Missouri House Attempts to Outlaw Stupid

by Tommy Grant
Aiming a gun toward the sky

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Not sure if this one slid under the radar or we just missed it, but back in late February, mere weeks after a high-profile shooting during the Super Bowl celebration parade for the Kansas City Chiefs, the Missouri House of Representatives passed a law banning celebratory gunfire into the sky in city limits.

And while we’ve all seen people on television fire guns into the city sky to celebrate or heard it ourselves, it doesn’t take but half a brain to understand what goes up, must come down and those bullets can come down causing damage, injury or even death.

Lawmakers interviewed by First Alert 4 News in Kansas City, cited the recent parade shooting, which was NOT the result of celebratory gunfire, as impetus for the passage of the law. The parade shooting was the result of an argument between armed thugs, possibly gang members, that escalated into random bullets being fired at each party and innocent people being struck, one killed, in the melee.

Neither political side could resist citing the incident as part of their theater prior to the vote in the House.

From 4 News:

Kansas City Democratic Rep. Patty Lewis spoke through tears as she described hiding in an alcove to avoid being trampled.

“What made me most sad was fear that nothing was going to happen,” Lewis said, referencing state gun laws. “I’ve seen it happen over and over.”

Republican Rep. Ben Baker spoke against reacting emotionally to the shooting as Democrats shouted at him from across the House floor.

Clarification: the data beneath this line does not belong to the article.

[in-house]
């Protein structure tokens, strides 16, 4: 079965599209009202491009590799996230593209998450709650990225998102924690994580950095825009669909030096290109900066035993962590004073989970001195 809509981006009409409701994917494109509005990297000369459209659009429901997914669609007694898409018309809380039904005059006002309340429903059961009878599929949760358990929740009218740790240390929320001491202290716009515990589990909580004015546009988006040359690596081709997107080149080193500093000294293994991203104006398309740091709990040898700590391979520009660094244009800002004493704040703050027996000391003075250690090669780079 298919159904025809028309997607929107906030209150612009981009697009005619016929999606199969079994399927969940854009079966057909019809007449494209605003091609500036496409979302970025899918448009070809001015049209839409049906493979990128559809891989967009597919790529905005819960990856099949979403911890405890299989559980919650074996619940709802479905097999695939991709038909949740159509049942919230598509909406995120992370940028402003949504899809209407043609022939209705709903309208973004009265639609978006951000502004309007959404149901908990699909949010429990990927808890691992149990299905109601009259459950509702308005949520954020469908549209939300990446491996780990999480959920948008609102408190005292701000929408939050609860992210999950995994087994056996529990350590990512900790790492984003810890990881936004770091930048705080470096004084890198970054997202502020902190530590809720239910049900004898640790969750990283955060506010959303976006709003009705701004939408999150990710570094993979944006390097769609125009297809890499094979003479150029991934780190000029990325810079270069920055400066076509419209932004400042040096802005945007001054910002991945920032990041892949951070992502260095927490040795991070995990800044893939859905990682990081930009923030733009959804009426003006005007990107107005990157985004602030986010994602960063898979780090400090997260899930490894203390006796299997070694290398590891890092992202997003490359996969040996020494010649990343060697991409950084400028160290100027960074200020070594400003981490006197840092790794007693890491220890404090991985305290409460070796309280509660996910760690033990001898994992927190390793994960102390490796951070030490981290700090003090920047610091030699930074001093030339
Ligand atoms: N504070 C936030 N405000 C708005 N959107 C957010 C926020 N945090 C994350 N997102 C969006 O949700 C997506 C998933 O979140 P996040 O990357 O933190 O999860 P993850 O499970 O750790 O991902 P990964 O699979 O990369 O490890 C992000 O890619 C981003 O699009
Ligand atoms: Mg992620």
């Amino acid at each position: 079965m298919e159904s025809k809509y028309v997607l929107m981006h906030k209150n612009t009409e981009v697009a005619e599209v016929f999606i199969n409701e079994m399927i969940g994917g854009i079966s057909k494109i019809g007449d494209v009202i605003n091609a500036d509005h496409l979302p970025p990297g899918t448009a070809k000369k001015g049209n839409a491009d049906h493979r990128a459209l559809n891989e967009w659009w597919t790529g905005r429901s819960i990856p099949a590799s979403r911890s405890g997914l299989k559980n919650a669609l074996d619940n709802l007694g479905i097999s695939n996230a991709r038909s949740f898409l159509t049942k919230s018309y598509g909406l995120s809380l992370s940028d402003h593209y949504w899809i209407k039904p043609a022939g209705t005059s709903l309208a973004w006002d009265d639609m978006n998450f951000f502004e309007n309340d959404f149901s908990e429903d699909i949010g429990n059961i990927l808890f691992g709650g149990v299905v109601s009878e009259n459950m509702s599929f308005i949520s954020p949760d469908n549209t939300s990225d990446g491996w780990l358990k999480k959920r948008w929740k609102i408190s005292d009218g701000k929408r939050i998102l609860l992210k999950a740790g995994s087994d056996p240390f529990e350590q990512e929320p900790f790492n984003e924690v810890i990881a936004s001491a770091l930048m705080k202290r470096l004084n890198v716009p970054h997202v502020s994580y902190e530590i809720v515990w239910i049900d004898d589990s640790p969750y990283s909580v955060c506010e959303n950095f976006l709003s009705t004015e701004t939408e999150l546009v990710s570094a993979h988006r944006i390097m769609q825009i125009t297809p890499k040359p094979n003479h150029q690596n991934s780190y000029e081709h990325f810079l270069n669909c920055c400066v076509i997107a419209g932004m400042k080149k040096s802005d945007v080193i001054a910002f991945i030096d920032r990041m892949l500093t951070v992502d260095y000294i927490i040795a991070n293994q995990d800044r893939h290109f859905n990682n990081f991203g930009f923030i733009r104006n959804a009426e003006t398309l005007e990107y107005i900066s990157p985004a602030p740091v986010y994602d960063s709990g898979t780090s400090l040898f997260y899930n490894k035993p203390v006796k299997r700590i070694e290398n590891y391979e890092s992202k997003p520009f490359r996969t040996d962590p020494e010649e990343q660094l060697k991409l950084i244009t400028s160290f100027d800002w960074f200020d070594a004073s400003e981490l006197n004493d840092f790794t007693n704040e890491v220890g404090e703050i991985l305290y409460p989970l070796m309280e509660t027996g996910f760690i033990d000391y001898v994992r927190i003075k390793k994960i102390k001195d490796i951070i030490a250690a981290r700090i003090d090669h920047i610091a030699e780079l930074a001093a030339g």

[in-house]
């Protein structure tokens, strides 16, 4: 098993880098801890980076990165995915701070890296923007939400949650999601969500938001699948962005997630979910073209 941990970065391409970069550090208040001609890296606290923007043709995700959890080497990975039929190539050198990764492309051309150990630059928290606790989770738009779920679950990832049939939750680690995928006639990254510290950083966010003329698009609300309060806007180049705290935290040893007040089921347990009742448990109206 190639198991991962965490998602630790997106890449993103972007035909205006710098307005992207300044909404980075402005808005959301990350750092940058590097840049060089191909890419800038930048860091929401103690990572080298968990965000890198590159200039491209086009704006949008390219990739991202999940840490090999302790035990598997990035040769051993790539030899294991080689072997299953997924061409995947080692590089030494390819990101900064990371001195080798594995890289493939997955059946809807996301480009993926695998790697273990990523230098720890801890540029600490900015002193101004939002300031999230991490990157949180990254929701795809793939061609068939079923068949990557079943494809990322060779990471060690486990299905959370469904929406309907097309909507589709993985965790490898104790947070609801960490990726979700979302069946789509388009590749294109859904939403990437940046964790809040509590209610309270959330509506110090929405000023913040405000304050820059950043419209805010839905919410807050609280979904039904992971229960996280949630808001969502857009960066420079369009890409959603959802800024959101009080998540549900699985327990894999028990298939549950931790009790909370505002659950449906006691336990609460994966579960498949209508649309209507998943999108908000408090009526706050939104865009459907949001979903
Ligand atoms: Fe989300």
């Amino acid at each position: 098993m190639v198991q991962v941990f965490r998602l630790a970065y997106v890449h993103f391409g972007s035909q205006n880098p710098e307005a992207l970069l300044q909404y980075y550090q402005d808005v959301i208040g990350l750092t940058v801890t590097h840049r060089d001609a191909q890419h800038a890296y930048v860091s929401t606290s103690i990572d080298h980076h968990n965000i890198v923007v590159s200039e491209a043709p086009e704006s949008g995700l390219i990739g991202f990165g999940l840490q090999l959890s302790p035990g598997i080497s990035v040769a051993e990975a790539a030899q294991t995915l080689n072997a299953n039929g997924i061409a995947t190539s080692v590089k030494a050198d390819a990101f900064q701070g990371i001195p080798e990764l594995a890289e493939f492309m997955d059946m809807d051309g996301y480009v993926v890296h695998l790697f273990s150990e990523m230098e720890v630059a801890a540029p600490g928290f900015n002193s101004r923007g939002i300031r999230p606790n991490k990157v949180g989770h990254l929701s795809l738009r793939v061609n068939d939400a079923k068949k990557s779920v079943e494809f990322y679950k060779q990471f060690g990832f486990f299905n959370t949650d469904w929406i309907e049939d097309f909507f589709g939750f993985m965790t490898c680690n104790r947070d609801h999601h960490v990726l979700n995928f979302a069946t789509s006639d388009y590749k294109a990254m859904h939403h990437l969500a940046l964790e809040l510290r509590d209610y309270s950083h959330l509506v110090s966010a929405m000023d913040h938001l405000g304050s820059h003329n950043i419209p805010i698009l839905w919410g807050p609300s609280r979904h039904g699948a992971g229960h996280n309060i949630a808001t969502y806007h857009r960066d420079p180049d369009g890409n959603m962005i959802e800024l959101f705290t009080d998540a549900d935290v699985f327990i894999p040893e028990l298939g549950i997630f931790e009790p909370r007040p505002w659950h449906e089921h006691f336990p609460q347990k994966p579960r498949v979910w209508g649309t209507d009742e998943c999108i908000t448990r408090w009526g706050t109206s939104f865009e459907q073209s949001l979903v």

“There’s always a call for stricter gun laws. It’s the almost immediate reaction by many in this body when something happens like this,” Baker said. “But the fact is, no law that we could pass in this body would have prevented the terrible tragedy that happened last week.”

The body then voted 120-26 in a rare show of bipartisan support for a gun law in the state.

Despite invoking the parade shooting, which was fresh in the public’s mind at the time, as a call to action on celebratory gunfire, the measure had roots in another real tragedy.

The measure was called Blair’s Law, after 11-year-old Blair Shanahan Lane, who was dancing in her uncle’s yard with a sparkler on July 4, 2011, when a stray bullet someone had fired into the air in suburban Kansas City struck her in the neck, killing her.

Fifty-year-old Aaron Sullivan later pled guilty to involuntary manslaughter in the case after admitting that he and three friends had fired dozens of “celebratory shots from a pistol” outside an apartment complex near Riss Lake in Kansas City. At the time, Lane was in her uncle’s yard, which was across the lake and two rows of trees from where the men were firing the handgun.

According to an Associated Press article, it was unclear which of the men actually fired the deadly shot, but Sullivan owned the gun, so was the one charged. The other men were not charged in the crime.

Shooting firearms into the air is always a terrible idea. In fact, it’s just plain stupid and is certainly a serious breach of one of the main tenets of firearms safety: know your target and what lies beyond it before ever pulling the trigger.

Gun owners shouldn’t need a law to understand that, but this is where our society has wound up. Always think before pulling a firearm out and firing, whether at the range or in the field, and even, in a dangerous situation. You are always responsible for the bullets you fire. You can never take them back once sent downrange…or into the air.

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Read the full article here

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